Blues plan to fill doc shortage with veteran medics

Faced with an ever-increasing doctor shortage, Blue Cross Blue Shield of North Carolina is hoping to tap the military health industry to transform veteran medics into physician assistants.

The state's largest insurer is teaming up with the University of North Carolina School of Medicine to launch a new master's degree program, where returning veteran medics can become physician assistants, reported the Triangle Business Journal.

By 2020, North Carolina could be facing a shortage of about 150,000 physicians, including 65,000 primary care doctors. Fortunately, nine out of 10 medics surveyed by the Special Forces said they want to pursue a healthcare career outside the military.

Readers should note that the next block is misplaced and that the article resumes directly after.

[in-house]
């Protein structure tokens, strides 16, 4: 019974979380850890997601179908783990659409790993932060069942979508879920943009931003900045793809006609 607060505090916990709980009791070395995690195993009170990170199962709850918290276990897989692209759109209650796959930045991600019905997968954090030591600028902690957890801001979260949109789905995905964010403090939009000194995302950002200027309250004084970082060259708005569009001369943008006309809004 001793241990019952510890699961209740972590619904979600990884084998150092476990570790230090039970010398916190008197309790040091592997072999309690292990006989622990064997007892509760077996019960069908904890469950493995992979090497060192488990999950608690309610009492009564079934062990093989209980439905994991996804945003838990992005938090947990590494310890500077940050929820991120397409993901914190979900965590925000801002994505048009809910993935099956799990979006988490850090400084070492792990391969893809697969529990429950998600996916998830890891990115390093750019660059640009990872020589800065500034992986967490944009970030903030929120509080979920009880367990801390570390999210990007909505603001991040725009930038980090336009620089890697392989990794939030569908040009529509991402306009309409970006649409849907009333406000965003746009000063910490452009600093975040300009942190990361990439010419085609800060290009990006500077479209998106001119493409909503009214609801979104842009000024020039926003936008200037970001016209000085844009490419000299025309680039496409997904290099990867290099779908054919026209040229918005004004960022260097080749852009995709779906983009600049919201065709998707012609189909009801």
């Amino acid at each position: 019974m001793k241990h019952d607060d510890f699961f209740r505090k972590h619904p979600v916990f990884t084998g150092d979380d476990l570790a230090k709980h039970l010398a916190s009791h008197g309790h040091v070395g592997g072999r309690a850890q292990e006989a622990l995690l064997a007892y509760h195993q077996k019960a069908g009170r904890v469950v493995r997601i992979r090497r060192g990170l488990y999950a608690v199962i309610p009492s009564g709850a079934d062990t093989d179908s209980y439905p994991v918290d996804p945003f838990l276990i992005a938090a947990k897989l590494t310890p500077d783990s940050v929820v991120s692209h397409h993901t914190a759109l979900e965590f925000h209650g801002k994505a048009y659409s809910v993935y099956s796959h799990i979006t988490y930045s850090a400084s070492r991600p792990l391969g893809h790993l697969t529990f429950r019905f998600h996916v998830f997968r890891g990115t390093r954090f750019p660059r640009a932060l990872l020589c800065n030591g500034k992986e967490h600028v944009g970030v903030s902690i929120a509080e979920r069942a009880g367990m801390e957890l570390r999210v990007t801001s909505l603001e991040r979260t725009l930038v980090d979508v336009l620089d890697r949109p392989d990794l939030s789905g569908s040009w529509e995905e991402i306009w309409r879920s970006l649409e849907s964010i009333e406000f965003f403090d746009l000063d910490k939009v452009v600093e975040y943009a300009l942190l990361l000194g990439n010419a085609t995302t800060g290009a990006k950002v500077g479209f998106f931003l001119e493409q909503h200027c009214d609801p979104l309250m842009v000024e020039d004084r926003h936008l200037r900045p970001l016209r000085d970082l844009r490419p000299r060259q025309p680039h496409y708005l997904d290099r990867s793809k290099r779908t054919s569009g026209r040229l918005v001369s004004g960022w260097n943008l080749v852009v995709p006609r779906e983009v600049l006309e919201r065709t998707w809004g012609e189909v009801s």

"It's a simple equation: We need more physician assistants in North Carolina, and our veterans want the job," BCBSNC CEO Brad Wilson said Monday in a statement. "When these medics return home, they'll have the opportunity to take their experience in the field and use it to advance their careers and continue to care for patients."

That's why BCBSNC has pledged $1.2 million for the two-year program, which will include a curriculum based on the medical training the medics already have received, the Charlotte News & Observer reported.

The joint BCBSNC-UNC program should enroll its first class in 2015 with about 15 students, The Durham Herald-Sun reported.

To learn more:
- here's the BCBSNC statement
- read the Charlotte News & Observer article
- see the Durham Herald-Sun article
- check out the Triangle Business Journal article

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